In their whitepaper, Making the Shift to the Next-Generation Enterprise, Cognizant shares 8 future-of-work enablers you can evaluate against to help you build a strategy to future-proof your business.

    Key Challenges Shaping the Next Generation Enterprise

    According to Cognizant, the following are unprecedented, relentless and perplexing challenges that organizations of today face:

    • Economic volatility
    • Globalization
    • Changing consumers
    • Changing workplace
    • Technology advancement

    The 3 R’s:  Reinvent, Rethink, and Rewire

    According to Cognizant, the following are the 3 R’s of corporate model transformation to future-proof your business:

    1. Reinvent: Updating the Business Model.   Cognizant says: “In some cases, companies are putting customer opinions and ideas at the center of their R&D model to ensure new products and services will succeed in the market. In others, business-to-business suppliers are using social networking to improve their delivery and replenishment models. In all these cases, moving to a collaborative business model opens new channels of talent, knowledge, expertise and capability.”
    2. Rethink: Creating New Process Models.  Cognizant says: “Next-generation enterprises will master these two elements — breaking up the value chain in core and non-core activities and orchestrating a virtual network of service providers for the latter. The idea is to leverage virtual teams of talent and knowledge wherever they exist geographically, rather than relying on what is embedded in the organization.”
    3. Rewire: Focusing on a New IT Architecture.  Cognizant says: “The challenge for IT is to undertake significant shifts in its traditional thinking to support the new areas of focus. This includes customer-facing core competencies; intuitive user interfaces inspired by consumer-facing mobile applications; collaborative business models involving customer and supplier co-creation; and virtual, globally dispersed teams focused on executing knowledge-intensive business processes.”

    8 Future-of-Work Enablers

    According to Cognizant, the 8 future-of-work enablers are as follows:

    1. Community Interaction.  Interacting/engaging with users through social media.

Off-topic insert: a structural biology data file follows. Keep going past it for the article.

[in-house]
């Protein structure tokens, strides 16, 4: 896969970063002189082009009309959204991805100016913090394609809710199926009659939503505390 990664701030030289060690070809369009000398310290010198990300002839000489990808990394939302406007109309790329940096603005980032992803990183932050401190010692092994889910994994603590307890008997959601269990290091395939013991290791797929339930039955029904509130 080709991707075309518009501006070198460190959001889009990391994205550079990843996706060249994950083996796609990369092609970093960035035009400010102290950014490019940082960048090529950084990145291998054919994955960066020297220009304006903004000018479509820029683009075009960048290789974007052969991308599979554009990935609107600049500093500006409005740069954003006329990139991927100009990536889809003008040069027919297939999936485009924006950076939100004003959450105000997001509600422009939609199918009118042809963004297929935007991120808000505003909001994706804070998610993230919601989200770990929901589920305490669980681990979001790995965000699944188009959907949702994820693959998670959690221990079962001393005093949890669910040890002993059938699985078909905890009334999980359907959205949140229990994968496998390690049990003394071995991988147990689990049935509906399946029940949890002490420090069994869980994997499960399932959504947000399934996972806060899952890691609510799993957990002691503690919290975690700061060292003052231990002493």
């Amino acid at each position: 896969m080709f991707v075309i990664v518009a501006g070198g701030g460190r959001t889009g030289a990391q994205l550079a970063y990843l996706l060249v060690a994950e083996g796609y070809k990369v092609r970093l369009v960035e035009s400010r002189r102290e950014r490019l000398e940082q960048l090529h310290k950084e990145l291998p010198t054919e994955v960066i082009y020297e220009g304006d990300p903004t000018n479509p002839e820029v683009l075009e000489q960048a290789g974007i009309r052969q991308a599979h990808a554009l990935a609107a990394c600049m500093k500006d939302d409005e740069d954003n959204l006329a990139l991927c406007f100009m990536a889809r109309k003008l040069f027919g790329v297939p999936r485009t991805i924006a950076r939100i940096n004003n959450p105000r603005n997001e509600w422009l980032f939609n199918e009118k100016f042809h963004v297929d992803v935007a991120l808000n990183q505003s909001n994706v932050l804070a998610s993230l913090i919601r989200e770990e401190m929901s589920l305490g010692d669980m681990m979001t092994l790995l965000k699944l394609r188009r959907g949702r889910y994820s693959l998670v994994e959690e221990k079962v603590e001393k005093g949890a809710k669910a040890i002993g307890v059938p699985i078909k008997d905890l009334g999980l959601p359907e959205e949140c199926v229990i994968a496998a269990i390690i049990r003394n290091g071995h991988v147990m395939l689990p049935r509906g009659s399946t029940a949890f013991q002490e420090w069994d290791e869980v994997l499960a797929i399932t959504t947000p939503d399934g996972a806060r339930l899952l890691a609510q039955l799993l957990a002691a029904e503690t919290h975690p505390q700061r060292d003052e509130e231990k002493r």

2. Innovation.  Creation of an environment to breed and enable innovation of products and services, in the form of open, closed and virtual innovation.
    3. Worker empowerment.  Empowering the workforce to be location-agnostic through communication-rich mobile devices and enabling a culture of collaboration and creativity for millennial employees.
    4. Virtual collaboration.  Building platforms of collaboration to enable the virtual environment.
    5. Customer empowerment.  Empowering customers by providing cutting-edge tools and media to improve the customer experience.
    6. Commercial model flexibility.  Flexibility to choose between being asset heavy vs. asset light (Cap-Ex vs Op-Ex; buy vs. lease), as appropriate.
    7. Value chain flexibility.  Flexibility to choose and source value chain elements from anywhere; disaggregating people from functions.
    8. Flexible service delivery.  Flexibility to choose and source infrastructure from anywhere (e.g., cloud, mainframe, client/server, etc.).

    Mapping the 8 Future-of-Work Enablers to the 3 Areas of Transformation

    According to Cognizant, you can map the 8 future-of-work enablers to the 3 R’s of corporate model transformation as follows:

    Future-of-Work Enabler Business Model Business Processes Technology
    Community Interaction     X
    Innovation X X  
    Worker empowerment X X X
    Virtual collaboration   X X
    Customer empowerment X X X
    Commercial model flexibility X   X
    Value chain flexibility X X  
    Flexible service delivery   X X

    Hot Spots for Future of Work Maturity

    According to Cognizant, you can evaluate against a specific set of KPIs within each area of corporate model transformation:

    Business Model Business Processes Technology
    1. Global marketing effectiveness
    2. Supply chain optimization
    3. Value chain optimization
    4. Millennial channel focus
    5. Talent acquisition and retention
    6. Virtual teaming policy
    7. Facility footprint optimization
    8. Customer interaction through systems of engagement
    1. Business process agility
    2. Process regional adaptability
    3. Process componentization
    4. Process standards management
    5. Customer engagement and involvement
    6. Potential for personal development
    7. Process virtualization pervasiveness
    8. Collaboration effectiveness
    9. Remote operational effectiveness
    10. BPaaS adoption rate (or "as a service" adoption rate)
    11. Adoption potential of systems of engagement
    1. Application portfolio extendibility
    2. Workload asset optimization
    3. Infrastructure management globalization
    4. Customer empowering application portfolio
    5. Worker empowering application portfolio
    6. Degree of "any device, anytime, anywhere" realization
    7. Enabling virtual collaboration
    8. Mobile and remote device communications
    9. Data storage and processing agility
    10. Social architecture development

    Outperforming the Competition

    According to Cognizant, there is a prescription for outperforming the competition: